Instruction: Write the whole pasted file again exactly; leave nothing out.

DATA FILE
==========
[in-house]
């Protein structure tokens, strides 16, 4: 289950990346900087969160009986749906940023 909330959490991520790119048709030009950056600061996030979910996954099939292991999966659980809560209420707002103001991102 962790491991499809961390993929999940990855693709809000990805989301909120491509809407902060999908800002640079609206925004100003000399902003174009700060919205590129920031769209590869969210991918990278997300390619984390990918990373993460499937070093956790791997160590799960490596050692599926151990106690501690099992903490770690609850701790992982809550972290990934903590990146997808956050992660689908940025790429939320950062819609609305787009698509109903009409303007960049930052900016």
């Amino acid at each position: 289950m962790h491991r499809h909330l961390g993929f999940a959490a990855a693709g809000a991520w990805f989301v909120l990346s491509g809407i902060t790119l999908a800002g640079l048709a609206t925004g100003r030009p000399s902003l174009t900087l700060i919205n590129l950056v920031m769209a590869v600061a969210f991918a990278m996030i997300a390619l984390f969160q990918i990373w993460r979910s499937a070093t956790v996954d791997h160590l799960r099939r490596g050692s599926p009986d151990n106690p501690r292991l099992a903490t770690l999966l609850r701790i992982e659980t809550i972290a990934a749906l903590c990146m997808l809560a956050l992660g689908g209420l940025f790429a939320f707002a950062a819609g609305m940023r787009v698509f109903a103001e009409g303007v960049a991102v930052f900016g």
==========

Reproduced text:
[in-house]
């Protein structure tokens, strides 16, 4: 289950990346900087969160009986749906940023 909330959490991520790119048709030009950056600061996030979910996954099939292991999966659980809560209420707002103001991102 962790491991499809961390993929999940990855693709809000990805989301909120491509809407902060999908800002640079609206925004100003000399902003174009700060919205590129920031769209590869969210991918990278997300390619984390990918990373993460499937070093956790791997160590799960490596050692599926151990106690501690099992903490770690609850701790992982809550972290990934903590990146997808956050992660689908940025790429939320950062819609609305787009698509109903009409303007960049930052900016």
């Amino acid at each position: 289950m962790h491991r499809h909330l961390g993929f999940a959490a990855a693709g809000a991520w990805f989301v909120l990346s491509g809407i902060t790119l999908a800002g640079l048709a609206t925004g100003r030009p000399s902003l174009t900087l700060i919205n590129l950056v920031m769209a590869v600061a969210f991918a990278m996030i997300a390619l984390f969160q990918i990373w993460r979910s499937a070093t956790v996954d791997h160590l799960r099939r490596g050692s599926p009986d151990n106690p501690r292991l099992a903490t770690l999966l609850r701790i992982e659980t809550i972290a990934a749906l903590c990146m997808l809560a956050l992660g689908g209420l940025f790429a939320f707002a950062a819609g609305m940023r787009v698509f109903a103001e009409g303007v960049a991102v930052f900016g």